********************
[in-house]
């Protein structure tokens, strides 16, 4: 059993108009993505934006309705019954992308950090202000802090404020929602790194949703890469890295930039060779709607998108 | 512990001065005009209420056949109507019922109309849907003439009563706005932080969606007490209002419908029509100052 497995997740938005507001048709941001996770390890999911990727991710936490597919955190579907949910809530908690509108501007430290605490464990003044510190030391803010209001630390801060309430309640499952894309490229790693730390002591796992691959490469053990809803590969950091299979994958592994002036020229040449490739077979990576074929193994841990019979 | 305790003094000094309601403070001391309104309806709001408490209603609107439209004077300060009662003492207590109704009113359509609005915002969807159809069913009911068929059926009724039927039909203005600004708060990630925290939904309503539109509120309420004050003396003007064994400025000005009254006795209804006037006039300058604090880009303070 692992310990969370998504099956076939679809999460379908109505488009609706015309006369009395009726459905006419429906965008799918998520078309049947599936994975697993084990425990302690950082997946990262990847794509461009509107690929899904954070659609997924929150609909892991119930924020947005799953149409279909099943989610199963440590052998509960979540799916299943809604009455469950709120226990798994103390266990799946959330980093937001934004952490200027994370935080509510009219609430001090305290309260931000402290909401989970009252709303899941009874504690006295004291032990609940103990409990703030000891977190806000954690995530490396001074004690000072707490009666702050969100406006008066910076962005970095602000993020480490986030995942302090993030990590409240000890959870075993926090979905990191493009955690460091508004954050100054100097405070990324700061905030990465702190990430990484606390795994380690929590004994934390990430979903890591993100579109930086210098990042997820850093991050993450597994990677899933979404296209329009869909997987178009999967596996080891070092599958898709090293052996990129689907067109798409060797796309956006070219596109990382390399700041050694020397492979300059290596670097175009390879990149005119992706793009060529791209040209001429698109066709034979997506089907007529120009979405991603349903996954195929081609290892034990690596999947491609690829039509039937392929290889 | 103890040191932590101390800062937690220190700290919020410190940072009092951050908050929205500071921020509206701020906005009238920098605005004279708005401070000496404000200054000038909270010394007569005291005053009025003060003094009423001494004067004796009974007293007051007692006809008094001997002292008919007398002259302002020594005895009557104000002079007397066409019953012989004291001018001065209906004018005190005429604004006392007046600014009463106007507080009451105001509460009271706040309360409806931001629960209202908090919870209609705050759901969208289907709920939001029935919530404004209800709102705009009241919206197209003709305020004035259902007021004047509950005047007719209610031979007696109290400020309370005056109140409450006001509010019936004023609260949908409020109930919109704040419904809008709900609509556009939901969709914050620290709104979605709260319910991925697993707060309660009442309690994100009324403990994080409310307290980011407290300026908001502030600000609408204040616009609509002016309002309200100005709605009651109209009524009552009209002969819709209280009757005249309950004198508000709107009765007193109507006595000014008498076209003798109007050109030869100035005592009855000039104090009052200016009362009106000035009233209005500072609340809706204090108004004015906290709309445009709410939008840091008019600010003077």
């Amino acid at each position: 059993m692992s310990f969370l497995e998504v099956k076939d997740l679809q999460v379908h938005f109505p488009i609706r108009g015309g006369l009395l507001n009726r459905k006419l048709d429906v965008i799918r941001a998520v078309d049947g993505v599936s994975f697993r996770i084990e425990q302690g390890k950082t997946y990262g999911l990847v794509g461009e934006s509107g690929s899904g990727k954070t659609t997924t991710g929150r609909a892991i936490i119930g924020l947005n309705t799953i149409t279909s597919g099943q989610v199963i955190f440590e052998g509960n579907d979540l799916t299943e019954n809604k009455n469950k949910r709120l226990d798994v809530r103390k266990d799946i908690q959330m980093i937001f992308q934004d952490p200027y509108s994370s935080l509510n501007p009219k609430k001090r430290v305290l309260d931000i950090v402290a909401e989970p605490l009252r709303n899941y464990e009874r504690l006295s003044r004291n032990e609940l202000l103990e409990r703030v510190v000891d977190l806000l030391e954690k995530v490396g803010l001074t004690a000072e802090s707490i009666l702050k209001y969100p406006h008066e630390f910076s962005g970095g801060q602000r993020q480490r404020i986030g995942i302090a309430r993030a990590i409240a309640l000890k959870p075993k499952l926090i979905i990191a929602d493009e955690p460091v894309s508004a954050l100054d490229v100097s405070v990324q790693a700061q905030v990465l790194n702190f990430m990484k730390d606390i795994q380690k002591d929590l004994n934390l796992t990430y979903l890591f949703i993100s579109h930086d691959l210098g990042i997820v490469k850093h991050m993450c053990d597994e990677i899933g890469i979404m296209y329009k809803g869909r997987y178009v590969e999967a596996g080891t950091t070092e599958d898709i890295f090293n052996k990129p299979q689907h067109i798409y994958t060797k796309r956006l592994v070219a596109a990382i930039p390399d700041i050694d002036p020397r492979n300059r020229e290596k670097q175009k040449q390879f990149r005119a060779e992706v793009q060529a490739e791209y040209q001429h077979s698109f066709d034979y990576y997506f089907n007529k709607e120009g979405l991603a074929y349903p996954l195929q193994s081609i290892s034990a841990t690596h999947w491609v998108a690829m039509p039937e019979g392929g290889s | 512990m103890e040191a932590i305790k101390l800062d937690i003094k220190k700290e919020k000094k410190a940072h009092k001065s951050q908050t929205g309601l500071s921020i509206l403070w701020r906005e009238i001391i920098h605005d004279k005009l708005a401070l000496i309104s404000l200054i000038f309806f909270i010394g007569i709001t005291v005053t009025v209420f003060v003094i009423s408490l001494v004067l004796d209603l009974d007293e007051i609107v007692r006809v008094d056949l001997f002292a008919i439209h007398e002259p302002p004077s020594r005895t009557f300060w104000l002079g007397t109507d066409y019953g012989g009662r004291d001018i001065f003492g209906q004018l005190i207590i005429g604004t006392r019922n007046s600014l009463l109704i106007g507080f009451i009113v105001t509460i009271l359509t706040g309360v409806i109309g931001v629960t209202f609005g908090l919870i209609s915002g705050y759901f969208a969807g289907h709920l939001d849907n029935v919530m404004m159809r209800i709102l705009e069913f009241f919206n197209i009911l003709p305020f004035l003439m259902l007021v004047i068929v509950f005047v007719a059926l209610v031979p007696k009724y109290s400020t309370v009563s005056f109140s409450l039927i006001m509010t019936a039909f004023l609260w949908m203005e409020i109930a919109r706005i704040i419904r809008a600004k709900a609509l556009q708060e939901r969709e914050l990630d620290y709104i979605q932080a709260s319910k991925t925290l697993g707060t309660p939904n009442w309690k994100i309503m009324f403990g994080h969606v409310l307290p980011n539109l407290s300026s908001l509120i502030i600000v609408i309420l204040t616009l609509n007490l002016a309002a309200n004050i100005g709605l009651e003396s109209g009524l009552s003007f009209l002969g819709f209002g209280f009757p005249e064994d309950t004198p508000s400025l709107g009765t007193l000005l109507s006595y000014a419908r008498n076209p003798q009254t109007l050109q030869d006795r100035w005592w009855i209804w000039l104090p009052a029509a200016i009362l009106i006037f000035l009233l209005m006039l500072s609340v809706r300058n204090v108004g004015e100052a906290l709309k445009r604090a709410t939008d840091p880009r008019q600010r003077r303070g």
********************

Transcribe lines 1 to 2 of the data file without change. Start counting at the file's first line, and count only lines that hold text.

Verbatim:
[in-house]
């Protein structure tokens, strides 16, 4: 059993108009993505934006309705019954992308950090202000802090404020929602790194949703890469890295930039060779709607998108 | 512990001065005009209420056949109507019922109309849907003439009563706005932080969606007490209002419908029509100052 497995997740938005507001048709941001996770390890999911990727991710936490597919955190579907949910809530908690509108501007430290605490464990003044510190030391803010209001630390801060309430309640499952894309490229790693730390002591796992691959490469053990809803590969950091299979994958592994002036020229040449490739077979990576074929193994841990019979 | 305790003094000094309601403070001391309104309806709001408490209603609107439209004077300060009662003492207590109704009113359509609005915002969807159809069913009911068929059926009724039927039909203005600004708060990630925290939904309503539109509120309420004050003396003007064994400025000005009254006795209804006037006039300058604090880009303070 692992310990969370998504099956076939679809999460379908109505488009609706015309006369009395009726459905006419429906965008799918998520078309049947599936994975697993084990425990302690950082997946990262990847794509461009509107690929899904954070659609997924929150609909892991119930924020947005799953149409279909099943989610199963440590052998509960979540799916299943809604009455469950709120226990798994103390266990799946959330980093937001934004952490200027994370935080509510009219609430001090305290309260931000402290909401989970009252709303899941009874504690006295004291032990609940103990409990703030000891977190806000954690995530490396001074004690000072707490009666702050969100406006008066910076962005970095602000993020480490986030995942302090993030990590409240000890959870075993926090979905990191493009955690460091508004954050100054100097405070990324700061905030990465702190990430990484606390795994380690929590004994934390990430979903890591993100579109930086210098990042997820850093991050993450597994990677899933979404296209329009869909997987178009999967596996080891070092599958898709090293052996990129689907067109798409060797796309956006070219596109990382390399700041050694020397492979300059290596670097175009390879990149005119992706793009060529791209040209001429698109066709034979997506089907007529120009979405991603349903996954195929081609290892034990690596999947491609690829039509039937392929290889 | 103890040191932590101390800062937690220190700290919020410190940072009092951050908050929205500071921020509206701020906005009238920098605005004279708005401070000496404000200054000038909270010394007569005291005053009025003060003094009423001494004067004796009974007293007051007692006809008094001997002292008919007398002259302002020594005895009557104000002079007397066409019953012989004291001018001065209906004018005190005429604004006392007046600014009463106007507080009451105001509460009271706040309360409806931001629960209202908090919870209609705050759901969208289907709920939001029935919530404004209800709102705009009241919206197209003709305020004035259902007021004047509950005047007719209610031979007696109290400020309370005056109140409450006001509010019936004023609260949908409020109930919109704040419904809008709900609509556009939901969709914050620290709104979605709260319910991925697993707060309660009442309690994100009324403990994080409310307290980011407290300026908001502030600000609408204040616009609509002016309002309200100005709605009651109209009524009552009209002969819709209280009757005249309950004198508000709107009765007193109507006595000014008498076209003798109007050109030869100035005592009855000039104090009052200016009362009106000035009233209005500072609340809706204090108004004015906290709309445009709410939008840091008019600010003077």